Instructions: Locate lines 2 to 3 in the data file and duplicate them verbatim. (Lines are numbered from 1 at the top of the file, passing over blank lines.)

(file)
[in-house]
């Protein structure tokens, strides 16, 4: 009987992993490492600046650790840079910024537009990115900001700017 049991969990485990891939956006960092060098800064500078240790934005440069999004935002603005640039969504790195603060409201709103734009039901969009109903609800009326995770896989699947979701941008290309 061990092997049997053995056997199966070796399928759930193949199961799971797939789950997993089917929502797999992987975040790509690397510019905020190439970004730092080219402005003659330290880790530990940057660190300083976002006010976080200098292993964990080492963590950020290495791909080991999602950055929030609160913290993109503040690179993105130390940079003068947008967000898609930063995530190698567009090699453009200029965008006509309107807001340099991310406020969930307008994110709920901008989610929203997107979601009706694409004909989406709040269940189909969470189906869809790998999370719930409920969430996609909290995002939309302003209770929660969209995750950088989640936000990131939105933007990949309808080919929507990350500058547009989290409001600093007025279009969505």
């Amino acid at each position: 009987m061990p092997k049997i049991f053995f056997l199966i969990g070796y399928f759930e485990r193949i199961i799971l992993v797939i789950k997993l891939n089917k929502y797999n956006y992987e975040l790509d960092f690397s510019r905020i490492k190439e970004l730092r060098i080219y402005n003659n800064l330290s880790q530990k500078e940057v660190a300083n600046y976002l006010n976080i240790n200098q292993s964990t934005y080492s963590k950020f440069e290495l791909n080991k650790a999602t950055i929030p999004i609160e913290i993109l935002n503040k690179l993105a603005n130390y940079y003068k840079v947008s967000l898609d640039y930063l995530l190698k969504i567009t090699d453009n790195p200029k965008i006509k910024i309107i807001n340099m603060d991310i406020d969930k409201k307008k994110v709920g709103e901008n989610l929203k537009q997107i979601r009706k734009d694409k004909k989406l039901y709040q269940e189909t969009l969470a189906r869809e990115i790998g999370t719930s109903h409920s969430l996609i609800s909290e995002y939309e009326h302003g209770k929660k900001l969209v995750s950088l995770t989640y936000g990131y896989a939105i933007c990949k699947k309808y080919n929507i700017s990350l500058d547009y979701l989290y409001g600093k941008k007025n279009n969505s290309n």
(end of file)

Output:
């Protein structure tokens, strides 16, 4: 009987992993490492600046650790840079910024537009990115900001700017 049991969990485990891939956006960092060098800064500078240790934005440069999004935002603005640039969504790195603060409201709103734009039901969009109903609800009326995770896989699947979701941008290309 061990092997049997053995056997199966070796399928759930193949199961799971797939789950997993089917929502797999992987975040790509690397510019905020190439970004730092080219402005003659330290880790530990940057660190300083976002006010976080200098292993964990080492963590950020290495791909080991999602950055929030609160913290993109503040690179993105130390940079003068947008967000898609930063995530190698567009090699453009200029965008006509309107807001340099991310406020969930307008994110709920901008989610929203997107979601009706694409004909989406709040269940189909969470189906869809790998999370719930409920969430996609909290995002939309302003209770929660969209995750950088989640936000990131939105933007990949309808080919929507990350500058547009989290409001600093007025279009969505």
């Amino acid at each position: 009987m061990p092997k049997i049991f053995f056997l199966i969990g070796y399928f759930e485990r193949i199961i799971l992993v797939i789950k997993l891939n089917k929502y797999n956006y992987e975040l790509d960092f690397s510019r905020i490492k190439e970004l730092r060098i080219y402005n003659n800064l330290s880790q530990k500078e940057v660190a300083n600046y976002l006010n976080i240790n200098q292993s964990t934005y080492s963590k950020f440069e290495l791909n080991k650790a999602t950055i929030p999004i609160e913290i993109l935002n503040k690179l993105a603005n130390y940079y003068k840079v947008s967000l898609d640039y930063l995530l190698k969504i567009t090699d453009n790195p200029k965008i006509k910024i309107i807001n340099m603060d991310i406020d969930k409201k307008k994110v709920g709103e901008n989610l929203k537009q997107i979601r009706k734009d694409k004909k989406l039901y709040q269940e189909t969009l969470a189906r869809e990115i790998g999370t719930s109903h409920s969430l996609i609800s909290e995002y939309e009326h302003g209770k929660k900001l969209v995750s950088l995770t989640y936000g990131y896989a939105i933007c990949k699947k309808y080919n929507i700017s990350l500058d547009y979701l989290y409001g600093k941008k007025n279009n969505s290309n």